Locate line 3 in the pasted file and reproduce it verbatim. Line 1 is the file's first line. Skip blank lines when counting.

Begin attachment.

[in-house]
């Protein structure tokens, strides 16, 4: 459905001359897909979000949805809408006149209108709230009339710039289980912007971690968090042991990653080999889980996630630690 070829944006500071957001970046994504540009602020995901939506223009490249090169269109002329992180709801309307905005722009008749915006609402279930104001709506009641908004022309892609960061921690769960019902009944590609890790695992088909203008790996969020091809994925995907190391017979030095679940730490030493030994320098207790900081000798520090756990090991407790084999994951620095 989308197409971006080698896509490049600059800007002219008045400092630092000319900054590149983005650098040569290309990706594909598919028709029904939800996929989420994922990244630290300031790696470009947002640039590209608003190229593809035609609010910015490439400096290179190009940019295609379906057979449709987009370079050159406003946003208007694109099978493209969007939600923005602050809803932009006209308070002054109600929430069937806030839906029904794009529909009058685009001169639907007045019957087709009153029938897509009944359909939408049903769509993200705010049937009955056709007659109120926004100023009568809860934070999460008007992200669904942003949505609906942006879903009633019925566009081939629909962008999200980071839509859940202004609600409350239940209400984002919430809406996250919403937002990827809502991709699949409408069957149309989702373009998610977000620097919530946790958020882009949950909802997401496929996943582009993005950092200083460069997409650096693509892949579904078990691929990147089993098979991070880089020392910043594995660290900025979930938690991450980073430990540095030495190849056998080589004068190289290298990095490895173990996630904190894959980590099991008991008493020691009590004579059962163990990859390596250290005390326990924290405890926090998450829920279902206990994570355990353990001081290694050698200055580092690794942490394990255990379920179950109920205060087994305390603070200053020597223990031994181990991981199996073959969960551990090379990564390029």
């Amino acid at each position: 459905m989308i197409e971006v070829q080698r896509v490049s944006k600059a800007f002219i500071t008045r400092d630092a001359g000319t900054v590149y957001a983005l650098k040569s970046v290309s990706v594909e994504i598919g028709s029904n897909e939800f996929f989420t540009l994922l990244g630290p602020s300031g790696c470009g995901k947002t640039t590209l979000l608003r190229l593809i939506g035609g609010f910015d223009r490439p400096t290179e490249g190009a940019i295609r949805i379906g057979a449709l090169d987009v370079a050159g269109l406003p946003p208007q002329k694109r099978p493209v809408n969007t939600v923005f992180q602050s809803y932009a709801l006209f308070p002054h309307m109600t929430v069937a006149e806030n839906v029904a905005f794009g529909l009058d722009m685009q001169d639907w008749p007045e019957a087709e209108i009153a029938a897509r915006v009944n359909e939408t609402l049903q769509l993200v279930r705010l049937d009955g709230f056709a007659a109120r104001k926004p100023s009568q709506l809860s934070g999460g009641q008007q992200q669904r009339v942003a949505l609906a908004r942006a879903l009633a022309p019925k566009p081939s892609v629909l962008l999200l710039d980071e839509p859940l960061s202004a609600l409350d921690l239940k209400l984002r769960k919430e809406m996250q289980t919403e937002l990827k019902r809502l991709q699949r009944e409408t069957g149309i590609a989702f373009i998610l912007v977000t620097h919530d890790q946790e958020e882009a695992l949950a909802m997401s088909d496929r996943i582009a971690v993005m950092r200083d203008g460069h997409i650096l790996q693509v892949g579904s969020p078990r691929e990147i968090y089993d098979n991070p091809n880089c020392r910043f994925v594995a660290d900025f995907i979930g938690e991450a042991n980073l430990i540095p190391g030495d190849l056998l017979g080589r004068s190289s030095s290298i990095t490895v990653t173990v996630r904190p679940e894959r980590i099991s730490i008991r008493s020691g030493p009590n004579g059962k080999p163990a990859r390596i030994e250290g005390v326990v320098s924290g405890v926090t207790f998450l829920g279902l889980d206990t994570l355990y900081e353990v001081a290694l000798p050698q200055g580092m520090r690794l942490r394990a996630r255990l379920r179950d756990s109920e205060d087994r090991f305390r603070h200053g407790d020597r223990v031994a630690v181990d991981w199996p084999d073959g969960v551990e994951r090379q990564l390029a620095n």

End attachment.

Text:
């Amino acid at each position: 459905m989308i197409e971006v070829q080698r896509v490049s944006k600059a800007f002219i500071t008045r400092d630092a001359g000319t900054v590149y957001a983005l650098k040569s970046v290309s990706v594909e994504i598919g028709s029904n897909e939800f996929f989420t540009l994922l990244g630290p602020s300031g790696c470009g995901k947002t640039t590209l979000l608003r190229l593809i939506g035609g609010f910015d223009r490439p400096t290179e490249g190009a940019i295609r949805i379906g057979a449709l090169d987009v370079a050159g269109l406003p946003p208007q002329k694109r099978p493209v809408n969007t939600v923005f992180q602050s809803y932009a709801l006209f308070p002054h309307m109600t929430v069937a006149e806030n839906v029904a905005f794009g529909l009058d722009m685009q001169d639907w008749p007045e019957a087709e209108i009153a029938a897509r915006v009944n359909e939408t609402l049903q769509l993200v279930r705010l049937d009955g709230f056709a007659a109120r104001k926004p100023s009568q709506l809860s934070g999460g009641q008007q992200q669904r009339v942003a949505l609906a908004r942006a879903l009633a022309p019925k566009p081939s892609v629909l962008l999200l710039d980071e839509p859940l960061s202004a609600l409350d921690l239940k209400l984002r769960k919430e809406m996250q289980t919403e937002l990827k019902r809502l991709q699949r009944e409408t069957g149309i590609a989702f373009i998610l912007v977000t620097h919530d890790q946790e958020e882009a695992l949950a909802m997401s088909d496929r996943i582009a971690v993005m950092r200083d203008g460069h997409i650096l790996q693509v892949g579904s969020p078990r691929e990147i968090y089993d098979n991070p091809n880089c020392r910043f994925v594995a660290d900025f995907i979930g938690e991450a042991n980073l430990i540095p190391g030495d190849l056998l017979g080589r004068s190289s030095s290298i990095t490895v990653t173990v996630r904190p679940e894959r980590i099991s730490i008991r008493s020691g030493p009590n004579g059962k080999p163990a990859r390596i030994e250290g005390v326990v320098s924290g405890v926090t207790f998450l829920g279902l889980d206990t994570l355990y900081e353990v001081a290694l000798p050698q200055g580092m520090r690794l942490r394990a996630r255990l379920r179950d756990s109920e205060d087994r090991f305390r603070h200053g407790d020597r223990v031994a630690v181990d991981w199996p084999d073959g969960v551990e994951r090379q990564l390029a620095n």